Australians are taking interior design cues from Japan, incorporating key elements such as natural timbers, interaction with immediate landscape and clean functional minimalism into our homes. And it's no surprise that Japanese interior design offers synergies with the Australian lifestyle, fitting our environment and sense of aesthetics and comfort.
Joan Ting, store manager of Apato, a Melbourne-based designer furniture company carrying brands by Japanese master craftsmen and designers, says one of the reasons Australians love Japanese interior design is that we appreciate what nature has to offer, while recognising good, functional and well-designed products.
"We share a love for wood and its tactility," says Ting.
"The Japanese are well known for their dedication to their craft, and consumers are assured of the quality and the thought process that has been put into producing these Japanese pieces."
Japanese design seeks to maximise what nature has to offer, she adds, with craftspeople turning natural resources with their imperfections into something coherent in their use. The refined wood crafting of designers such as Nissin Mokkou from the Hida region of Japan, an area renowned for its temples and palaces, is one example.
Japanese interior design embraces the use of natural materials. Photo: Sekisui House
"These designers bring with them years of experience and sophisticated wood-working techniques that have been passed down through generations," says Ting.
"They now use a lot of modern machinery, but still retain the use of traditional joinery techniques; for example, no screws or nails are used in joints."
She says the Japanese approach to design is first and foremost about enhancing the personal experience - comfortable, simple and timeless designs that will fit in any environment.
"It is about embracing nature and utilising the inherent quality of natural materials to enhance the design," says Ting.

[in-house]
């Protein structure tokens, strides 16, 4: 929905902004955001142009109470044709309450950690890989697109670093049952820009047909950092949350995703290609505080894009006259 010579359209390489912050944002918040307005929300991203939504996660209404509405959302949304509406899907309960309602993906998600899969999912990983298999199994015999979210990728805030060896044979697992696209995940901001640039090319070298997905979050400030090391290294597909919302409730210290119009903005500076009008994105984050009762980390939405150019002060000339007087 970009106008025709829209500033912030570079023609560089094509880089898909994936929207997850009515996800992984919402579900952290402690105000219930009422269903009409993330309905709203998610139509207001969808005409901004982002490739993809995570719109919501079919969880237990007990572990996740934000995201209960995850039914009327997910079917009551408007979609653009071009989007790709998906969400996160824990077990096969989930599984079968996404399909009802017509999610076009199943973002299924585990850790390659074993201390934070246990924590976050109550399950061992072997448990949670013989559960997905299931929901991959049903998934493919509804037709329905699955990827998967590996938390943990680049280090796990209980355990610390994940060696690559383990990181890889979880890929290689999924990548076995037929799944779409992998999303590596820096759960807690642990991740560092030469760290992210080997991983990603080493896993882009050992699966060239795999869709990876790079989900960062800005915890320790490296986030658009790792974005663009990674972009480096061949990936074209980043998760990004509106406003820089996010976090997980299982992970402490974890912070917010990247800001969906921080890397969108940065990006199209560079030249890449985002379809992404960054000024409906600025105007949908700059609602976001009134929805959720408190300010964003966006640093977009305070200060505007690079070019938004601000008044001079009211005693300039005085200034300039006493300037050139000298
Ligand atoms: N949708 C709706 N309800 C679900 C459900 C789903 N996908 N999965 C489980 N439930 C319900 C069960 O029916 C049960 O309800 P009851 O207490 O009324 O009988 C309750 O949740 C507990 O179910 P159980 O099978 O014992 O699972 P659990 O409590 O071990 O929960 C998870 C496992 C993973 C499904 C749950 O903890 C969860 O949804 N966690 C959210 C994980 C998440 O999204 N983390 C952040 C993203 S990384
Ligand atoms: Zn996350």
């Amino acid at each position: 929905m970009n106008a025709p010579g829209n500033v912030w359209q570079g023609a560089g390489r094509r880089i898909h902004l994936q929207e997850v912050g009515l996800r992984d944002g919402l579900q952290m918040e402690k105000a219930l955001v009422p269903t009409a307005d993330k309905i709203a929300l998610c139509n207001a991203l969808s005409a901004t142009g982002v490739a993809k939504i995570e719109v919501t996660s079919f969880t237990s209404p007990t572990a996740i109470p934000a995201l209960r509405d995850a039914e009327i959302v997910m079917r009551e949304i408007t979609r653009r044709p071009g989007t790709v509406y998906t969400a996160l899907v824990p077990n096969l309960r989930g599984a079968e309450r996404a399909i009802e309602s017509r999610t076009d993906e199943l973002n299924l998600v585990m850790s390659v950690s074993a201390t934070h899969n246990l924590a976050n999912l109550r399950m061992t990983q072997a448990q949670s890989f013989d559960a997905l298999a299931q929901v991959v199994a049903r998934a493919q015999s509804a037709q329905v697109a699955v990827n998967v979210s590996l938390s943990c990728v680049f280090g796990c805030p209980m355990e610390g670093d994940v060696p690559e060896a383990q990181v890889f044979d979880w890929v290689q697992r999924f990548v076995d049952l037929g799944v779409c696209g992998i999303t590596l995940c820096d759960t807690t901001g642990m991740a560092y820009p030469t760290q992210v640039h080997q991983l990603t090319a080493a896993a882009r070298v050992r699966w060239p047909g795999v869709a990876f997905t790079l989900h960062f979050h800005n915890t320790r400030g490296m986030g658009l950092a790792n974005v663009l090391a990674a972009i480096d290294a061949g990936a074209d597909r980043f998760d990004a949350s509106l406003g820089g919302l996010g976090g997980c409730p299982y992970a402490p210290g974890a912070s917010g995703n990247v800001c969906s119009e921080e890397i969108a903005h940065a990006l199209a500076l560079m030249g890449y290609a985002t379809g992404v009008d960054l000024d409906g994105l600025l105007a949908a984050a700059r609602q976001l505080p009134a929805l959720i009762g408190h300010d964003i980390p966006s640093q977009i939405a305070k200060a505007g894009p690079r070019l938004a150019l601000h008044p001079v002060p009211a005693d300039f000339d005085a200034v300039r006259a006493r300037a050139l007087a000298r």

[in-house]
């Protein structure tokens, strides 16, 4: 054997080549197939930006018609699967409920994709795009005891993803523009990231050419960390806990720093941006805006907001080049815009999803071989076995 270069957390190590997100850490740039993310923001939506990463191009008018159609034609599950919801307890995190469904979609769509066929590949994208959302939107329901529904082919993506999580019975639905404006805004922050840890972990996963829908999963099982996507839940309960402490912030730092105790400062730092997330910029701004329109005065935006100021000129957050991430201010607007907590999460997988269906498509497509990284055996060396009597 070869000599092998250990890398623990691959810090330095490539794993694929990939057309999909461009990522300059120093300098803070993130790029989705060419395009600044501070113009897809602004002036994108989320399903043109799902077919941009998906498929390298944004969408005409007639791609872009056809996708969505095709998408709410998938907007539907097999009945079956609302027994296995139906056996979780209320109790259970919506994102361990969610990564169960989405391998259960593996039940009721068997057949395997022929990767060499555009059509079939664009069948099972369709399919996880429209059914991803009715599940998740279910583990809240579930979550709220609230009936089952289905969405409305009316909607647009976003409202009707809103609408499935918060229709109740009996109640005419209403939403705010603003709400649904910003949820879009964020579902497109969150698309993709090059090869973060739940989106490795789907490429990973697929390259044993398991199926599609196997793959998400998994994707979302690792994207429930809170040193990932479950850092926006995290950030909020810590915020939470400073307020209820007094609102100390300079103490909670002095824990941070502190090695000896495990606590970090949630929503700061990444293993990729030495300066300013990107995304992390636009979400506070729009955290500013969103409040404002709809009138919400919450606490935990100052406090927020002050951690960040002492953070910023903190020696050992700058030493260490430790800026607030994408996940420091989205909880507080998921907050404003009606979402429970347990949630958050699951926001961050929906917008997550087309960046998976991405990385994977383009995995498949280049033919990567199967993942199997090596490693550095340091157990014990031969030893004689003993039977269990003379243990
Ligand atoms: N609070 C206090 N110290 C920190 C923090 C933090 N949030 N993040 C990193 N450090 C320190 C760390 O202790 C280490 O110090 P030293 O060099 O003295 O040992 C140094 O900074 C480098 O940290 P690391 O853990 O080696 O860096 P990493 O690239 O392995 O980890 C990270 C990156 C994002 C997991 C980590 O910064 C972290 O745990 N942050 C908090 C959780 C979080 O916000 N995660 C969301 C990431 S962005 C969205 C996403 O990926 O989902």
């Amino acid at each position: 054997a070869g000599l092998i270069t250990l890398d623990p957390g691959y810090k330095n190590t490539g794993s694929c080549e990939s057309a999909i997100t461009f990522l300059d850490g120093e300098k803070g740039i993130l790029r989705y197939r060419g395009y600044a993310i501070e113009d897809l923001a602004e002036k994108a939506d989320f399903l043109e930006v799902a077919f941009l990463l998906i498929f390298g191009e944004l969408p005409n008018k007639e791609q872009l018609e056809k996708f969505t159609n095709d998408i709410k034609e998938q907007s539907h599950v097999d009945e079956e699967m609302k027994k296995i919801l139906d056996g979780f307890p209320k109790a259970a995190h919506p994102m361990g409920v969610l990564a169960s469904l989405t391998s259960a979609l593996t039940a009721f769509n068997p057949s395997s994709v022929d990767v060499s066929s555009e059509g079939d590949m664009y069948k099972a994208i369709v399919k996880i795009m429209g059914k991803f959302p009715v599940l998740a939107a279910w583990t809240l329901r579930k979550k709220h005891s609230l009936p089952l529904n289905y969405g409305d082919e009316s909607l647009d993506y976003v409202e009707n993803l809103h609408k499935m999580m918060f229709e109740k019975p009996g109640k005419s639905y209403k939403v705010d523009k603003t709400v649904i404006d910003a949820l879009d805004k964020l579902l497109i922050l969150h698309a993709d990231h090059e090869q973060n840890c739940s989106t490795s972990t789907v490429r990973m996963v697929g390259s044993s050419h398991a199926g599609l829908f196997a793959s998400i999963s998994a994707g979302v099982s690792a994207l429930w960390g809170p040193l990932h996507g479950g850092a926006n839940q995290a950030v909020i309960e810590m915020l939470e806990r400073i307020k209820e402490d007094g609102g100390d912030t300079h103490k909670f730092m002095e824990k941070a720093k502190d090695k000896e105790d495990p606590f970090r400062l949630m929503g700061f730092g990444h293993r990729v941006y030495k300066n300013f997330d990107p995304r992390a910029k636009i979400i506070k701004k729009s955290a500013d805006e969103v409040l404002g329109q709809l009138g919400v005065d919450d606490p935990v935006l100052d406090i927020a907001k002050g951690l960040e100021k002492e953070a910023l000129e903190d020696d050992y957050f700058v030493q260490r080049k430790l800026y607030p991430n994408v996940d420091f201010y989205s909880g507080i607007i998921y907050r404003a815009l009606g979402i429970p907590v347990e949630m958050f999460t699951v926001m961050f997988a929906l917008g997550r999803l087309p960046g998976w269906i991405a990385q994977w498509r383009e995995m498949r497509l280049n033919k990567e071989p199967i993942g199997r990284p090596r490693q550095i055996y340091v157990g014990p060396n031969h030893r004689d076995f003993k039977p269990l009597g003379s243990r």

This appreciation of craft skills and a constant connection with nature resonates with Australians' expectations for their homes today. The furniture that sells best for Apato includes Japanese-designed dining chairs and lounges.
Clean, functional minimalism is used to optimise the use of space. Photo: Sekisui House
"In general, that's due to their simplicity, adaptability in various environments and, most importantly, their ergonomics," says Ting.
Ting says that functional Japanese designs work well in modern Australian housing as locals eschew big McMansions for smaller homes.
"With smaller homes, there is a need to simplify, and there is more appreciation and understanding of the Japanese wabi-sabi approach - where less is more in optimising the use of space in homes," she says.
Mitsuharu Yachi, master architect of Japanese housing giant Sekisui House, which launched its Australian operation in 2009, says that the Japanese have a functional approach to interior design focused on the movement and flow of people, and how space functions and makes people feel.
Homes are designed to feel larger than they actually are. Photo: Sekisui House
"Houses and land lots in Japan are generally much smaller," says Yachi. "We [Japanese architects and designers] design homes to maximise usable space and functionality of space.
"We can design homes to feel larger than the actual area and it directly relates to affordability of homes."
Yachi was appointed to join Sekisui House Australia in 2011 and has been instrumental in influencing the company's home designs in Australia.
He says Australians want an authentically comfortable home - embracing natural light and breeze.
"When we put two windows in a room, the ability of natural ventilation dramatically increases. This simply allows us not to rely heavily on airconditioning in summer," says Yachi.
Yachi says that Sekisui House focuses on minimising internal design elements by using simple lines, blank walls and flat texture.
???Natural lighting and ventilation are key considerations. Photo: Sekisui House
"The principle of this is to always design space and elements with meaning. We often have a blank wall or space within the house but they all have a purpose, or reason for being. Raw materials are used as design features; for instance, the exposed beam within a SHAWOOD home," he says, referring to the group's brand of carefully designed homes.
Integral to Japanese interior design is integration with the landscape.
"Zen design is connected with the naturalism concept, where a design is focused on integrating or connecting, and even incorporating landscape elements within the house," says Yachi.
Yachi believes that timeless design allows residents to be able to live in their homes and love their homes longer, independently of trends.
"That is the essence of Japanese interior design," says Yachi.